For two years the Artist worked but though he worked hard every day, at the end of this time he had made very little progress. Scaffolding had to be erected, the surface of the wall cleaned and made ready, colours ordered. There had also been many argu ments with the abbot about the cost of all the gold that would be required for the background of the work, for the latter, though a worthy and pious man who wanted the wall to look as rich and splendid as possible, doubted if the monastery would be able to raise the funds necessary to meet the Artist’s demands. More over, the Artist himself was now growing old, and was unable to work as fast or for as long as he had done in the days of his youth.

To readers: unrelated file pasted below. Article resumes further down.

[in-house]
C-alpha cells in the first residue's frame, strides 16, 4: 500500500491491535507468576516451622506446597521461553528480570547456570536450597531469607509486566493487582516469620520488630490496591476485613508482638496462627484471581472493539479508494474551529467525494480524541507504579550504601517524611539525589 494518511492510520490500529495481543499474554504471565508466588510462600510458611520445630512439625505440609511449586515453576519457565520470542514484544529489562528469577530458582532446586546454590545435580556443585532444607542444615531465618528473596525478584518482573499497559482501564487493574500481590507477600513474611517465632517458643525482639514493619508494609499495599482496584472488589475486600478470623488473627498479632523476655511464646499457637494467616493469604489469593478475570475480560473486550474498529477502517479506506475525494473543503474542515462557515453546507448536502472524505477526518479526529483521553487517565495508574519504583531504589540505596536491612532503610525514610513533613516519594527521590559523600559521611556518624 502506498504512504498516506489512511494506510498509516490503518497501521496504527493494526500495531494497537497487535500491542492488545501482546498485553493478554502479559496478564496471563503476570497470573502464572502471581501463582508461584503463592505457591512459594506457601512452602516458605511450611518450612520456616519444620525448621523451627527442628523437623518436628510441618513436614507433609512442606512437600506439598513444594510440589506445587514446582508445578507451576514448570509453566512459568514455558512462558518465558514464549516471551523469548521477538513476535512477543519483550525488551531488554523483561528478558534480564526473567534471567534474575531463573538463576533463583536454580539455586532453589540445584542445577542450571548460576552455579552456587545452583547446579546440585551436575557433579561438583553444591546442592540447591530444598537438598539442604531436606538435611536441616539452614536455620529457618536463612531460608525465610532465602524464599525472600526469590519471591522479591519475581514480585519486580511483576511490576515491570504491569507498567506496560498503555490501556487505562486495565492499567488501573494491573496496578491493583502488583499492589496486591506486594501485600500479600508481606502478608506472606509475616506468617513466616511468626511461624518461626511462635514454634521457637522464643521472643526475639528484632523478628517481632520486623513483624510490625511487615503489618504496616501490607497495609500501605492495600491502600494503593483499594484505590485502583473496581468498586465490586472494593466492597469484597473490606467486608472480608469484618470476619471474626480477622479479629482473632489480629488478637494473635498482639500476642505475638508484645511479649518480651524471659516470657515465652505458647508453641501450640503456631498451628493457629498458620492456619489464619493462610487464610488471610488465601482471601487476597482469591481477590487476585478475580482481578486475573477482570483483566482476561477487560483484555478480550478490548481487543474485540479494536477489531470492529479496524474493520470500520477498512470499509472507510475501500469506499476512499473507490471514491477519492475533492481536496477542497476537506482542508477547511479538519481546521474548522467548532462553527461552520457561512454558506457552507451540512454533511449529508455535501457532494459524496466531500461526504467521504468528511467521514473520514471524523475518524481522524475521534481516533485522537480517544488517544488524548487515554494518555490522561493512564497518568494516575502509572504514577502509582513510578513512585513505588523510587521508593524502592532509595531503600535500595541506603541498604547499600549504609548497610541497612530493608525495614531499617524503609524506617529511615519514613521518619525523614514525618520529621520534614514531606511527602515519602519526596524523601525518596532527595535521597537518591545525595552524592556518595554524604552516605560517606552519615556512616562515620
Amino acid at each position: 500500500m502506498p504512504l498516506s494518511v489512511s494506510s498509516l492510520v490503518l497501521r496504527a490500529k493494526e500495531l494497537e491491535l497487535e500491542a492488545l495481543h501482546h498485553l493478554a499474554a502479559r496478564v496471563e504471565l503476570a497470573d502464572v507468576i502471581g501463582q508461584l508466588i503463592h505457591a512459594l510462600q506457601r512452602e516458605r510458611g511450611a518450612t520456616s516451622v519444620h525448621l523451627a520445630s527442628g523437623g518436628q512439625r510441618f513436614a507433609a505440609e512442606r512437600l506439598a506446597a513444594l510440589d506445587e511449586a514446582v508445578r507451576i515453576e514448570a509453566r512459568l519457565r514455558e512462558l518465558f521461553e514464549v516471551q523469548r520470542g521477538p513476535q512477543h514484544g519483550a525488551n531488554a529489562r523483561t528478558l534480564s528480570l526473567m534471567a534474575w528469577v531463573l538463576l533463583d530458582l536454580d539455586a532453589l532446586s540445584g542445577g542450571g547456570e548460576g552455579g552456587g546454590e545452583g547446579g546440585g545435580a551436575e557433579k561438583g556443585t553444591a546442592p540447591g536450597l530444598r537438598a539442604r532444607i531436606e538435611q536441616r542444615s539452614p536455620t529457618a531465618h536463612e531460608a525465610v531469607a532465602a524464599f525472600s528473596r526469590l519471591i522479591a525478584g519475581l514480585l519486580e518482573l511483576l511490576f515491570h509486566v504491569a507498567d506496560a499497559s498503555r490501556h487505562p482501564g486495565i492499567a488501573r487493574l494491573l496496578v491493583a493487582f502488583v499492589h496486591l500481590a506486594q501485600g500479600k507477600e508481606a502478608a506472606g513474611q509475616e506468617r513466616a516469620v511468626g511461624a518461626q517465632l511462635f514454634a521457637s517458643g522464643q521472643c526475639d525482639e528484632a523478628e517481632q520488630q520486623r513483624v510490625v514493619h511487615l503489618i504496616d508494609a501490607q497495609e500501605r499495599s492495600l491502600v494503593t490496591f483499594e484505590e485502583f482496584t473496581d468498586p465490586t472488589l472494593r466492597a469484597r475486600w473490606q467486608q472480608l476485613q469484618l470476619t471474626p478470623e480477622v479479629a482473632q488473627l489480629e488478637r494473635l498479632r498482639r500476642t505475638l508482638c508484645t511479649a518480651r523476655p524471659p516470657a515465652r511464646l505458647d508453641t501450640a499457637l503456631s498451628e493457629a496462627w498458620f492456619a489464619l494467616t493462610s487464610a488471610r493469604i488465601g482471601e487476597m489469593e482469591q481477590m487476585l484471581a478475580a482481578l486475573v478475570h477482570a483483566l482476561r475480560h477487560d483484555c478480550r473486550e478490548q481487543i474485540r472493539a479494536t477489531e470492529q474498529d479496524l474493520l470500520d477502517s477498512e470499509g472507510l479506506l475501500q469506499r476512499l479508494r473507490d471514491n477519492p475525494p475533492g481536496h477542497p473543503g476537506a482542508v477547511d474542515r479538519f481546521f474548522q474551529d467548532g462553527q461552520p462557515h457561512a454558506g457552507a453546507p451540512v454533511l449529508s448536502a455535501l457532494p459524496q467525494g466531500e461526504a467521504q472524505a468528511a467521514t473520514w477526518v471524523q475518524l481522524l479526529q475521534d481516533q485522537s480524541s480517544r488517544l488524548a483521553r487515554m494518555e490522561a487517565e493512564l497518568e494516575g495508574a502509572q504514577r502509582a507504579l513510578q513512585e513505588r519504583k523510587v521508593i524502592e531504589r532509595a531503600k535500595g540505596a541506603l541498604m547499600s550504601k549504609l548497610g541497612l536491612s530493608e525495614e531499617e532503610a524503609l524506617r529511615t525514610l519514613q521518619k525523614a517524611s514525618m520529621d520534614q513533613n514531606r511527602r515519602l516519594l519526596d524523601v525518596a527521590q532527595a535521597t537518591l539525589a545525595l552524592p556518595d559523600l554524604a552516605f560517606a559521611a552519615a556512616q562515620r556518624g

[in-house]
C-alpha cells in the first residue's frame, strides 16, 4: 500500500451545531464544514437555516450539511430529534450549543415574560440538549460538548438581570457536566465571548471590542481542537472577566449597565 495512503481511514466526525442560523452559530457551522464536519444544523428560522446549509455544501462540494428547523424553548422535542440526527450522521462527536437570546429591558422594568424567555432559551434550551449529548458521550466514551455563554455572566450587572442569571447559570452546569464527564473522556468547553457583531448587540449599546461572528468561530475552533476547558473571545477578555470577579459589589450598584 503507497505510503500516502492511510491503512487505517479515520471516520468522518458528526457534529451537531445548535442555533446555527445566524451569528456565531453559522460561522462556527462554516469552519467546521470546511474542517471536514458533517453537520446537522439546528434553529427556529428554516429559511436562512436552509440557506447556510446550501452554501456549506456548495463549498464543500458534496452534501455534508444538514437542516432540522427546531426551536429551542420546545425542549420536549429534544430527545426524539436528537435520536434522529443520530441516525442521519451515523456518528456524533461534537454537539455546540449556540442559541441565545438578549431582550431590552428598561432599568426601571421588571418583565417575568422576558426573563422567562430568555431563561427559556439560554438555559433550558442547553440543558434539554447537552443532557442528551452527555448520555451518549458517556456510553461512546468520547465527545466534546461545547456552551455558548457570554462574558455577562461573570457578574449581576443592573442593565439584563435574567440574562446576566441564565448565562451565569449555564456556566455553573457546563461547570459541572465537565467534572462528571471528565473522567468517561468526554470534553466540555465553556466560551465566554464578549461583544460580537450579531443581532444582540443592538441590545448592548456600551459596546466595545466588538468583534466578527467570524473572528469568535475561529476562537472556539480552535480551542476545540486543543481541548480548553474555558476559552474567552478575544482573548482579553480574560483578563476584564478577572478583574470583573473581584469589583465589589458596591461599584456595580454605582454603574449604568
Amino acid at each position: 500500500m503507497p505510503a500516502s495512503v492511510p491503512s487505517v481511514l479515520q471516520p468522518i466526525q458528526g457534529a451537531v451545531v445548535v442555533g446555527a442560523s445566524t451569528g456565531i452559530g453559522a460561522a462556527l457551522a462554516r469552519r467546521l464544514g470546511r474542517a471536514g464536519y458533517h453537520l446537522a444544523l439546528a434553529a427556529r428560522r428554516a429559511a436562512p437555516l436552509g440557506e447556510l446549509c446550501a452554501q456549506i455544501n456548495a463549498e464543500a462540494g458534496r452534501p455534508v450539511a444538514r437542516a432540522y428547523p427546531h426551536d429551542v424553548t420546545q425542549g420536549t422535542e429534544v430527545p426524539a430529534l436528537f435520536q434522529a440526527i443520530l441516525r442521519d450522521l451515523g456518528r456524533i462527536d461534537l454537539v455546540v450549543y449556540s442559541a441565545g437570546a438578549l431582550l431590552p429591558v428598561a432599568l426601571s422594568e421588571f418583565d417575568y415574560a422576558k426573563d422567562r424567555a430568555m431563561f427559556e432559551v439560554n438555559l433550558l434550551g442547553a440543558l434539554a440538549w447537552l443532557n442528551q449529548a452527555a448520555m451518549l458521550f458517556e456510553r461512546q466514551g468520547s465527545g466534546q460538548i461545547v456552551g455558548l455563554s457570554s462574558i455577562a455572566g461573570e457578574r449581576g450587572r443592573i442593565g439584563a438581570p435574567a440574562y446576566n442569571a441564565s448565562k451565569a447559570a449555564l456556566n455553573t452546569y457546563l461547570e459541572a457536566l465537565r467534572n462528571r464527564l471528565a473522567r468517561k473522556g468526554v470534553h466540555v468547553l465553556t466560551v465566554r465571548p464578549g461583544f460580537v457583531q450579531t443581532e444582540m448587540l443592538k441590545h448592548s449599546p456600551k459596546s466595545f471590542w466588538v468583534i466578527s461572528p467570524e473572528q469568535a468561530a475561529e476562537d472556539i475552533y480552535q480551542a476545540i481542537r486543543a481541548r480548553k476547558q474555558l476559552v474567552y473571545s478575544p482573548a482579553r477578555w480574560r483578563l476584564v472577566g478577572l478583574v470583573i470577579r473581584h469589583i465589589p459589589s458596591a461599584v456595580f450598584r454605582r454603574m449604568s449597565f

When five years had passed the Artist had completed only the top left hand corner of the wall, amounting to not more than a twentieth part of the whole undertaking. There had been many difficulties. The old abbot had died, and the monks had elected in his place a hard, austere man who thought that the wall would look better simply whitewashed and begrudged all the money that the monastery was having to spend on ultramarine and vermilion and gold. More unpleasant still, a few months earlier two local artists, angry that so important a commission had gone to a foreigner, had plotted against his life. Stealing one night into the great chapel where he worked, they had climbed up to the top of the scaffolding, sixty feet above the ground, and sawn through the plank on which, they knew, he would be standing next day. Only luck – or a special providence – had saved the Artist. As the plank gave way beneath him and he fell with a great cry the hem of his jerkin had somehow caught on a projection, so that instead of dashing his brains out on the flagstones below, as the rival painters had hoped, he remained suspended in mid air until rescued by his assistants. Though uninjured, the Artist had been badly shaken by this experience, and unable to paint for several days.